B.1.1: Which version of MySQL is production-ready (GA)?
B.1.2: What is the state of development (non-GA) versions?
B.1.3: Can MySQL 5.0 do subqueries?
B.1.4: Can MySQL 5.0 perform multiple-table inserts, updates, and deletes?
B.1.5: Does MySQL 5.0 have a Query Cache? Does it work on Server, Instance or Database?
B.1.6: Does MySQL 5.0 have Sequences?
B.1.8: Does MySQL 5.0 work with multi-core processors?
Why do I see multiple processes for
B.1.10: Have there been there any improvements in error reporting when foreign keys fail? Does MySQL now report which column and reference failed?
B.1.11: Can MySQL 5.0 perform ACID transactions?
Questions and Answers
MySQL 5.6, MySQL 5.5, MySQL 5.1, and MySQL 5.0 are supported for production use.
MySQL 5.6 achieved General Availability (GA) status with MySQL 5.6.10, which was released for production use on 5 February 2013.
MySQL 5.5 achieved General Availability (GA) status with MySQL 5.5.8, which was released for production use on 3 December 2010.
MySQL 5.1 achieved General Availability (GA) status with MySQL 5.1.30, which was released for production use on 14 November 2008.
MySQL 5.0 achieved General Availability (GA) status with MySQL 5.0.15, which was released for production use on 19 October 2005. Note that active development for MySQL 5.0 has ended.
MySQL follows a milestone release model that introduces pre-production-quality features and stabilizes them to release quality (see http://dev.mysql.com/doc/mysql-development-cycle/en/index.html). This process then repeats, so releases cycle between pre-production and release quality status. Please check the change logs to identify the status of a given release.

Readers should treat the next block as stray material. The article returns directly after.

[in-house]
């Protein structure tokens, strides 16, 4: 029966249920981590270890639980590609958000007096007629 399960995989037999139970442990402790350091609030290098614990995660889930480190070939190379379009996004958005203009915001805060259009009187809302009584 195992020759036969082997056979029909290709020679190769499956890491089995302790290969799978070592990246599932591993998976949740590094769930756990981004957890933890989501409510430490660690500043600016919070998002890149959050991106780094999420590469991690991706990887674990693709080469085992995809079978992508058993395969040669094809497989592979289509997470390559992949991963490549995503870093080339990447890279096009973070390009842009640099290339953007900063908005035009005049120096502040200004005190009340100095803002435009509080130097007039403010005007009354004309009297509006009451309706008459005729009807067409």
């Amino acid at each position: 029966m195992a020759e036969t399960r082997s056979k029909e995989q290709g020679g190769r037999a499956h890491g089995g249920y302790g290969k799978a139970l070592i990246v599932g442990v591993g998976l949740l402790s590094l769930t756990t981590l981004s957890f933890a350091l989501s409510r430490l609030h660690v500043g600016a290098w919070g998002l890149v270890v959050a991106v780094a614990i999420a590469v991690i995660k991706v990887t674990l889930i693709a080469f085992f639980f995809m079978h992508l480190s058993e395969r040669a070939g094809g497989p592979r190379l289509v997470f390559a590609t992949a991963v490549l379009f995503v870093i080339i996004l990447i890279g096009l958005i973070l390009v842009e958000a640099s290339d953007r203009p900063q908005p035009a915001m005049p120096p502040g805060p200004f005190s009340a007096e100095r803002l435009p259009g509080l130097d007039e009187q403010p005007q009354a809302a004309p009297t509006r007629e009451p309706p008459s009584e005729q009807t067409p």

MySQL 5.4 was a development series. Work on this series has ceased.
MySQL 5.7 is being actively developed using the milestone release methodology described above.
MySQL 6.0 was a development series. Work on this series has ceased.
Yes. See Section 13.2.9, “Subquery Syntax”.
Yes. The query cache operates on the server level, caching complete result sets matched with the original query string. If an exactly identical query is made (which often happens, particularly in web applications), no parsing or execution is necessary; the result is sent directly from the cache. Various tuning options are available. See Section 8.6.3, “The MySQL Query Cache”.
No. However, MySQL has an
system, which in MySQL 5.0 can also handle inserts
in a multi-master replication setup. With the
variables, you can set each server to generate auto-increment
values that don't conflict with other servers. The
should be greater than the number of servers, and each server
should have a unique offset.
Does MySQL 5.0 have a
NOW() function with fractions of
No. This is on the MySQL roadmap as a “rolling feature”. This means that it is not a flagship feature, but will be implemented, development time permitting. Specific customer demand may change this scheduling.
However, MySQL does parse time strings with a fractional
component. See Section 18.104.22.168, “The
Yes. MySQL is fully multi-threaded, and will make use of multiple CPUs, provided that the operating system supports them.
When using LinuxThreads, you should see a minimum of three mysqld processes running. These are in fact threads. There is one thread for the LinuxThreads manager, one thread to handle connections, and one thread to handle alarms and signals.
The foreign key support in
InnoDB has seen
improvements in each major version of MySQL. Foreign key support
generic to all storage engines is scheduled for MySQL 6.x; this
should resolve any inadequacies in the current storage engine
Yes. All current MySQL versions support transactions. The
InnoDB storage engine offers full ACID
transactions with row-level locking, multi-versioning,
nonlocking repeatable reads, and all four SQL standard isolation
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